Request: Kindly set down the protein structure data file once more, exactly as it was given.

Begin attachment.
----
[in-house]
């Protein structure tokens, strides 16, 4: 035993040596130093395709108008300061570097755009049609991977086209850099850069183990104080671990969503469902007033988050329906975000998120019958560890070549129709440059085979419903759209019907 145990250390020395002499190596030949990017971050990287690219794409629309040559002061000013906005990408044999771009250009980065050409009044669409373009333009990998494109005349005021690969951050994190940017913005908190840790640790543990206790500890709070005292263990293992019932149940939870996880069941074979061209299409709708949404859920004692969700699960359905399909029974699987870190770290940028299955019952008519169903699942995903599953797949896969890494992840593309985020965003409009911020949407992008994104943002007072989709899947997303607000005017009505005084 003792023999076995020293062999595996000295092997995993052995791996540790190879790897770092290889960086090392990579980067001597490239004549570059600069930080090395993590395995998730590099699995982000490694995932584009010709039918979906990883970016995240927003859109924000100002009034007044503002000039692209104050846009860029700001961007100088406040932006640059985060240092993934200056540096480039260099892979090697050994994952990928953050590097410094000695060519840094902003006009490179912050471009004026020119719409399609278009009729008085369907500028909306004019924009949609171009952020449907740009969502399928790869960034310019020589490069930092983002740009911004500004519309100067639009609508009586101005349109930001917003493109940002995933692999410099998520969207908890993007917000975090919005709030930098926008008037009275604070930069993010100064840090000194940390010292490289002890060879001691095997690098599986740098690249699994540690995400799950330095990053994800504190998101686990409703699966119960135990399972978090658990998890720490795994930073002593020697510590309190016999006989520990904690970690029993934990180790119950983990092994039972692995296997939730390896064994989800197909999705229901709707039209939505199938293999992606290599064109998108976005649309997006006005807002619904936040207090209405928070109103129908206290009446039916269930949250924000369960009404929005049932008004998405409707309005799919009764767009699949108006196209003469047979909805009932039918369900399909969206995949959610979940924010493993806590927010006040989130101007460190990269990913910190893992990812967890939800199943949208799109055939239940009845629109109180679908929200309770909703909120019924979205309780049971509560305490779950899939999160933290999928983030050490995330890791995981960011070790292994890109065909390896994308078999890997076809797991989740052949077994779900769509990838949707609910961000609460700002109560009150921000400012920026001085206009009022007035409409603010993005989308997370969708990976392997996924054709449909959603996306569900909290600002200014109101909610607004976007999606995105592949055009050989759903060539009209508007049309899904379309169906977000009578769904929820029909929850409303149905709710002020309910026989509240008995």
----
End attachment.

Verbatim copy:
[in-house]
């Protein structure tokens, strides 16, 4: 035993040596130093395709108008300061570097755009049609991977086209850099850069183990104080671990969503469902007033988050329906975000998120019958560890070549129709440059085979419903759209019907 145990250390020395002499190596030949990017971050990287690219794409629309040559002061000013906005990408044999771009250009980065050409009044669409373009333009990998494109005349005021690969951050994190940017913005908190840790640790543990206790500890709070005292263990293992019932149940939870996880069941074979061209299409709708949404859920004692969700699960359905399909029974699987870190770290940028299955019952008519169903699942995903599953797949896969890494992840593309985020965003409009911020949407992008994104943002007072989709899947997303607000005017009505005084 003792023999076995020293062999595996000295092997995993052995791996540790190879790897770092290889960086090392990579980067001597490239004549570059600069930080090395993590395995998730590099699995982000490694995932584009010709039918979906990883970016995240927003859109924000100002009034007044503002000039692209104050846009860029700001961007100088406040932006640059985060240092993934200056540096480039260099892979090697050994994952990928953050590097410094000695060519840094902003006009490179912050471009004026020119719409399609278009009729008085369907500028909306004019924009949609171009952020449907740009969502399928790869960034310019020589490069930092983002740009911004500004519309100067639009609508009586101005349109930001917003493109940002995933692999410099998520969207908890993007917000975090919005709030930098926008008037009275604070930069993010100064840090000194940390010292490289002890060879001691095997690098599986740098690249699994540690995400799950330095990053994800504190998101686990409703699966119960135990399972978090658990998890720490795994930073002593020697510590309190016999006989520990904690970690029993934990180790119950983990092994039972692995296997939730390896064994989800197909999705229901709707039209939505199938293999992606290599064109998108976005649309997006006005807002619904936040207090209405928070109103129908206290009446039916269930949250924000369960009404929005049932008004998405409707309005799919009764767009699949108006196209003469047979909805009932039918369900399909969206995949959610979940924010493993806590927010006040989130101007460190990269990913910190893992990812967890939800199943949208799109055939239940009845629109109180679908929200309770909703909120019924979205309780049971509560305490779950899939999160933290999928983030050490995330890791995981960011070790292994890109065909390896994308078999890997076809797991989740052949077994779900769509990838949707609910961000609460700002109560009150921000400012920026001085206009009022007035409409603010993005989308997370969708990976392997996924054709449909959603996306569900909290600002200014109101909610607004976007999606995105592949055009050989759903060539009209508007049309899904379309169906977000009578769904929820029909929850409303149905709710002020309910026989509240008995």